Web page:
Agarttha - A Water Which Does Not Wet Hands [King Of The Monsters - 2013]Agarttha is the name of a mystical place in ancient Vedic mythology where the leaders of the Underworld live and control events on the surface of the Earth and now also the brainchild of Italian artist Francesca Marongiu, also of Architeuthis Rex. The title of the album is a tribute to "A Water Which Does Not Wet Hands", a book by Sendivogius, a Polish pioneer in alchemical studies which deals with Jungian archetypes, in particular with the apocalyptic dreams and premonitions of the daughter of one of Jung’s friend , an 8 year old child who dreamed about death symbols and drew them in a small book before dying of an fatal illness.
Opening out with the track, “Lambsprinck”, we have synth drones and flickering percussion that are slowly joined by grinding low guitars reminiscent of Sunn or Boris. Ethereal vocals appear conjuring an atmosphere of departed spirits before the song builds to a space rock climax with a psychedelic edge. The ethereal vocals reappear in all their glory when the longest track of the album, “Visions of Alina” begins with down tuned guitars and voices which again remind of Boris or a heavier Current 93 with Rose MacDowall or even Sonic Youth’s Kim Gordon.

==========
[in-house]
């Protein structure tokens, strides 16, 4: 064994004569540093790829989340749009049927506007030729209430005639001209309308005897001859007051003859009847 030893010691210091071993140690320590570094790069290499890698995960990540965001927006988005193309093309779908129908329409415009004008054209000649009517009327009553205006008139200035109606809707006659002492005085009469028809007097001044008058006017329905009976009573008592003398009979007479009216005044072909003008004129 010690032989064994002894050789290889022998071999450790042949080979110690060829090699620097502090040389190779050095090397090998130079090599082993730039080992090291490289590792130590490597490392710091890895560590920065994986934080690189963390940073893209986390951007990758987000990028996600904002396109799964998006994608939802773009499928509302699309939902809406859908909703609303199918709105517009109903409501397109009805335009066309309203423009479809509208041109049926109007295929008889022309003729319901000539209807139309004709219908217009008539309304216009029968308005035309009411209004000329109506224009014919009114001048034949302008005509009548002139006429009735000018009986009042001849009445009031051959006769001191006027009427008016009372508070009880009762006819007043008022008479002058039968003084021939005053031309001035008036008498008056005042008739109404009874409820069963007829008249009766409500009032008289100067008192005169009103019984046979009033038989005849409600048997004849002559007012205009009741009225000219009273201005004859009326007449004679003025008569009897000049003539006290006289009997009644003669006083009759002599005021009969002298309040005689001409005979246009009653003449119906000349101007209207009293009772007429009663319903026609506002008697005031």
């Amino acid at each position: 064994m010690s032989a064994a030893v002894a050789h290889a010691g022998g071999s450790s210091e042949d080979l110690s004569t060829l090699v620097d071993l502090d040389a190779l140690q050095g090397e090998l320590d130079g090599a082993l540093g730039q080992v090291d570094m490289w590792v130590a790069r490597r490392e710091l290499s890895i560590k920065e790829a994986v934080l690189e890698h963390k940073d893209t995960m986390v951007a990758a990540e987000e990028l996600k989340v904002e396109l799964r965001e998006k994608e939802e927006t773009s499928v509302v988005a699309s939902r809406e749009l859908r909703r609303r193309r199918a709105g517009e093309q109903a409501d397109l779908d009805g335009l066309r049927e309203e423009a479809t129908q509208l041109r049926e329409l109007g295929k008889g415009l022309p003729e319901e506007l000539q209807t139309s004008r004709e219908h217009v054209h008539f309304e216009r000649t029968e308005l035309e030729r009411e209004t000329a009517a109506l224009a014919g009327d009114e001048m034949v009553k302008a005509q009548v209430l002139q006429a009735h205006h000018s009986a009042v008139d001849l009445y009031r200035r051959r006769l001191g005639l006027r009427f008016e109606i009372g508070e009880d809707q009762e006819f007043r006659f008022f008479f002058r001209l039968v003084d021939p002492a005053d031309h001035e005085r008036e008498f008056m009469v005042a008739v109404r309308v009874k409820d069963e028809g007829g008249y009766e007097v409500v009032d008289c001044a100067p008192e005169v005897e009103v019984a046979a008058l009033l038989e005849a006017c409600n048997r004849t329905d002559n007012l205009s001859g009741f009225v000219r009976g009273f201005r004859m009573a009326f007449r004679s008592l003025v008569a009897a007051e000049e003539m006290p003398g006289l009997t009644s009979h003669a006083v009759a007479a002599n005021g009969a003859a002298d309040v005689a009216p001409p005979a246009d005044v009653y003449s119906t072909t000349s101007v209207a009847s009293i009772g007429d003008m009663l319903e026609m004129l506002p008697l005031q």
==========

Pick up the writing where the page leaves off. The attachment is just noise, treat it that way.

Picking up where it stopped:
“Melusine” is next and here the dark ambient atmosphere feels like an even darker Twin Peaks soundtrack, the Julee Cruise vocals being even more mournful and plaintive than the original. The track finally breaks into a sudden storm about four minutes in with the heavier Sunn/Boris riffs being introduced to add some extra power.
“The Sphynx” follows up with the drum beats and keyboards creating a feeling like Coil in their darker moments. Things are very eighties here in a dark electro way.
The sonic trip continues with the “Storms as He Walks”, with a psychedelic start with chiming bells and Hammond organ which give a Hammer Horror vibe as distorted guitars enter the mix.
Finally “Chymische Hochzeit” sees the group stretching out their drone side; very Sunn or even OM this time with an almost spiritual aspect to the vocals contrasting with the guitars, giving the whole track a poised proud vibe.
I liked this album, and in the right mood & setting it certainly creates atmospheres and feelings at one with its alchemical intentions. You may need to read up on the background articles to really get it but it’s an interesting trip while it lasts.Dave Biddulph